One thing that the directive by the Inspector General of Police (IGP), Mr. Solomon Arase, on Tuesday, mandating all Assistant Inspectors-General of Police and commissioners of police across Nigeria to arrest anybody found selling petroleum products in plastic containers has revealed is the propensity of public office holders to chase shadow instead of addressing the root causes of problems.
Arase while giving the order also warned fuel attendants at filling stations to desist from selling petrol in jerry cans and plastic containers, adding both buyers and sellers of the products would be arrested and prosecuted under the law.
Though the order may be well intended, still it remains to be seen how policemen who themselves go about in search of petrol with plastic containers in these days of unending scarcity of the product will enforce the order.
Come to think of it, how does Arase expect Nigerians to get petrol for their daily needs in the face of the worsening power crisis in the country? How for instance would businesses get petrol to power their generators if not buying in jerry cans and other containers? These among others are issues the IGP should have considered before giving the directive.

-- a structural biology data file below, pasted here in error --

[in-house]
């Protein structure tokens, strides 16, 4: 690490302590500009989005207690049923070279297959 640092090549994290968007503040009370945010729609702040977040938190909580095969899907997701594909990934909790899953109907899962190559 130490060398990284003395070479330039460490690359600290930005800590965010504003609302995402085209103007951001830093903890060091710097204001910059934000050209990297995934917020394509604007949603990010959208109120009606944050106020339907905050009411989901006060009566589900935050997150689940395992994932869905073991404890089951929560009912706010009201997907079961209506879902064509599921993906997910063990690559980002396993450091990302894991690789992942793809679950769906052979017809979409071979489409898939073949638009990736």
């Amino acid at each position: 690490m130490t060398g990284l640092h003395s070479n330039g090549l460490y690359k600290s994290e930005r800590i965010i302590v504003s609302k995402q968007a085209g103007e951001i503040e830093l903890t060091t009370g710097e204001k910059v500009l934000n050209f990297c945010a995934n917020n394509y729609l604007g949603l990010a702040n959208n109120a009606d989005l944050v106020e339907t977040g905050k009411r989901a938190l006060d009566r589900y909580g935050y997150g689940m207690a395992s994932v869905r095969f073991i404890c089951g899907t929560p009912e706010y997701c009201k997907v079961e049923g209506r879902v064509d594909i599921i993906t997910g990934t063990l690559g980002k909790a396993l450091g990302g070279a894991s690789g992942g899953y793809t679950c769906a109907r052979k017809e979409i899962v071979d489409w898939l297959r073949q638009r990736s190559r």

Fact is that the current scarcity of petrol which has persisted despite assurances by the government is the reason Nigerians are hurling plastic containers from place to place in search of petrol. The scarcity of the product has also provided fertile ground for black marketers and people who patronise them do so mainly because most filling stations either lack the product or they cannot afford to spend hours and days on queue to buy petrol.
So, rather than insist on enforcing the order, the IGP should prevail on government particularly the Nigerian National Petroleum Corporation (NNPC) which presently is the sole importer of the product into the country to quickly end the current scarcity of petrol. Truth is that as long as the scarcity persists, Nigerians, the police inclusive will continue to buy petrol in plastic containers to meet their needs, making Arase’s order difficult to enforce.